Population PK modeling and simulations based on A-LONG and Phase 1/2 data confirmed that 50 IU/kg administered every 3-5 days is a “rational and effective prophylaxis for patients with severe hemophilia A.” In the B-LONG study, subjects who switched to a prophylaxis regimen with rFIXFc extended their dosing interval to 1-2 weeks and reduced overall FIX consumption while maintaining protection from bleeding without an increased risk of bleeding or inhibitors. Further, Prof. Claude Négrier (Hopital Edouard Herriot, Lyon, France) and co-investigators reported that nearly all subjects on weekly prophylaxis were treated on-study with less frequent dosing and 50% lower total weekly consumption of FIX than their prophylaxis regimen prior to the study. Patients on individualized interval prophylaxis had approximately 30% lower total weekly consumption of FIX and an increase in dosing interval compared with their reported pre-study FIX usage. Simulations from population PK models based on both Phase 1 and Phase 3 trial data showed a consistently greater percentage of subjects at above a trough FIX level of 1% with rFIXFc compared with rFIX.

Maintenance of Hemostasis During Surgery

Data supporting the safety and efficacy of rFVIIIFc and rFIXFc for surgical hemostasis in patients with severe hemophilia were presented by Dr. Robert Klamroth (Vivantes–Klinikum im Friedrichshain, Berlin, Germany) (Abstract PO101). A total of 23 surgeries, mostly orthopedic (17), were carried out in 9 patients in A-LONG and 12 in B-LONG, with outcomes rated as excellent (21) or good (1 in each study). Factor consumption was lower than observed historically with other factor replacement therapies, ranging from 184.4-1067.8 IU/kg (A-LONG) and 174.8-1349.2 IU/kg (B-LONG) on Days 0-14 of surgery/rehabilitation. Intra- and postoperative blood loss was comparable to that expected with similar surgeries in patients without hemophilia, ranging from 0-1600 mL (A-LONG) and 0–800 mL (B-LONG). Dr. Klamroth pointed out one patient, a 29-year-old man enrolled in A-LONG who underwent laparoscopic right inguinal hernia repair. The preoperative loading dose was 50.0 IU/kg and intra- and postoperative blood loss were ~2 and 0 mL, respectively. Total consumption on Days 0-14 of surgery/rehabilitation was 184.4 IU/kg and hemostasis was rated as excellent. “Normally you have to inject with continuous infusion or you have to inject at the beginning 3 times a day for the first 2 days. In this case there were 2 injections on the day of surgery and then 1 injection per day to cover FVIII level for surgery,” he recounted. “So the prolonged half-life of rFVIIIFc made it very easy to do the surgery in this patient.”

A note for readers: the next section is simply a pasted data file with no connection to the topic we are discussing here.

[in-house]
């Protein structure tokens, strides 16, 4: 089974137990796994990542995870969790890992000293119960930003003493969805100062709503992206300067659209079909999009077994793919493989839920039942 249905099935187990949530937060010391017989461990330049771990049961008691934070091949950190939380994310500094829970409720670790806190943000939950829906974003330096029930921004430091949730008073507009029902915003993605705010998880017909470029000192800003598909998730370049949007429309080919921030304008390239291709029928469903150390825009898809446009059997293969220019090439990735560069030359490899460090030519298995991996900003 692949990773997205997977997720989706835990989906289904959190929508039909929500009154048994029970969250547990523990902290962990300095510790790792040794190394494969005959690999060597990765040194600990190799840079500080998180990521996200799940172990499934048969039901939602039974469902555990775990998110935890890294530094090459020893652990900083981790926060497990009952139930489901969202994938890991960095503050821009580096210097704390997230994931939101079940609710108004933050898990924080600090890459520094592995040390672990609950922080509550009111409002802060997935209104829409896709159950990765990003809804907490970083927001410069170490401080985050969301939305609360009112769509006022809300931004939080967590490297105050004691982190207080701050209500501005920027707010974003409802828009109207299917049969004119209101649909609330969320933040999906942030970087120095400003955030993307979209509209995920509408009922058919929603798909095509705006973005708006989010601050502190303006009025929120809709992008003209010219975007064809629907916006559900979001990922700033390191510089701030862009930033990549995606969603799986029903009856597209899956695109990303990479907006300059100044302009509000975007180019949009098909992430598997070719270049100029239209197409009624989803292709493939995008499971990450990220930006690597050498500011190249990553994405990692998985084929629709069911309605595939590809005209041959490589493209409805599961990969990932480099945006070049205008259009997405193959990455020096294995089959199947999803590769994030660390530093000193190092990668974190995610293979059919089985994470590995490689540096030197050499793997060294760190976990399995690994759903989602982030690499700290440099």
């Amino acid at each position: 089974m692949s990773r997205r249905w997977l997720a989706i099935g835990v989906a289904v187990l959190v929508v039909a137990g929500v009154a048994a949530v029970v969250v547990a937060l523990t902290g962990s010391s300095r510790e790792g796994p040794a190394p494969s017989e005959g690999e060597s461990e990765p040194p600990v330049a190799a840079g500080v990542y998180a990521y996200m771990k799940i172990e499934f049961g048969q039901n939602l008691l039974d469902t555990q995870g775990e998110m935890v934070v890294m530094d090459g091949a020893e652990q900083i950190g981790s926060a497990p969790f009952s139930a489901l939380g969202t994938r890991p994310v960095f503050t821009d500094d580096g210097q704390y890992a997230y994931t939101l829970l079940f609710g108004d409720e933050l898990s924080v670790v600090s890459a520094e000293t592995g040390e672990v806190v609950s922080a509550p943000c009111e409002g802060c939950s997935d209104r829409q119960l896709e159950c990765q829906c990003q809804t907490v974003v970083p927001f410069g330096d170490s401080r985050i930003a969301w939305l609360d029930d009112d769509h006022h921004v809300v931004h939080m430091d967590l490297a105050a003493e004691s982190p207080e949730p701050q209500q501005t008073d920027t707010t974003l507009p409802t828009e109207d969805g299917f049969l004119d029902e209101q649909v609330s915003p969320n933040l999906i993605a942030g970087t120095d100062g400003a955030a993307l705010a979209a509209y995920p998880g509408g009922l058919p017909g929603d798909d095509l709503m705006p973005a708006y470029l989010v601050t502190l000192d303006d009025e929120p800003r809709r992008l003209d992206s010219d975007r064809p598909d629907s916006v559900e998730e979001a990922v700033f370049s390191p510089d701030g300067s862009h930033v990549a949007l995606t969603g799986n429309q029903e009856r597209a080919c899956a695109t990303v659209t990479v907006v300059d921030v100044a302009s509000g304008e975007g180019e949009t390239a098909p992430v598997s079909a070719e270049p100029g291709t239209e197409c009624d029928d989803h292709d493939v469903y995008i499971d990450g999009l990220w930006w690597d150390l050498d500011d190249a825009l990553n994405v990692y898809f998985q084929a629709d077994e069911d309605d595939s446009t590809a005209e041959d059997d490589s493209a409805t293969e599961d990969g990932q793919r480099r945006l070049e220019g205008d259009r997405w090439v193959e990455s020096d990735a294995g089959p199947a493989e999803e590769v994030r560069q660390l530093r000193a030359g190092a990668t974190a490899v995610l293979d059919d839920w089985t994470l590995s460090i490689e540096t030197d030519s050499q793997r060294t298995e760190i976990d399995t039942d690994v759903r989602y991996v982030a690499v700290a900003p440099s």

Future Options and Challenges

“The promise of individualized therapy for hemophilia can be realized with new products, giving us the opportunity to rethink how we approach treatment,” Prof. Pasi declared. “Some important implications of the new longer-acting generation FVIII and FIX products need to be borne in mind,” he stressed. “We will see higher levels for longer intervals, but we will also see lower levels for longer periods, because of the shape of the decay curves, and there will be longer durations above target trough level. This will have implications, particularly for very active individuals, because if they are infusing less frequently, they are going to have far fewer peaks following infusions,” he noted. “We should start to think about relevant peaks and troughs for the individual, rather than solely the trough levels, as we have in the past.”

Dr. Dan Hart (Barts and The London School of Medicine, QMUL. UK) noted that, “In A-LONG, 81.4% of patients on individualized prophylaxis required 0 or 1 dose adjustment, meaning that about 1 in 5 needed 2 or more dose adjustments. This may be a culture change for centres and patients if they are not already used to PK studies/dose optimizing.” Addressing concerns about the resources and time involved in PK analysis, he suggested using simplified population-based approaches. “That sort of data can help empirically move patients over without the necessity for PK analysis at an individual level in everyone,” he stated. “We need to move away from fixed outcome-based thinking and use opportunities to individualize dosing to optimize therapy.” Doctors, nurses, and on-call teams must familiarize themselves with trial data and be able to counsel patients on their treatment choices. Patients themselves will need to be educated or re-educated about the options, with PTPs being more likely to resist changing treatment and/or dosing, he suggested.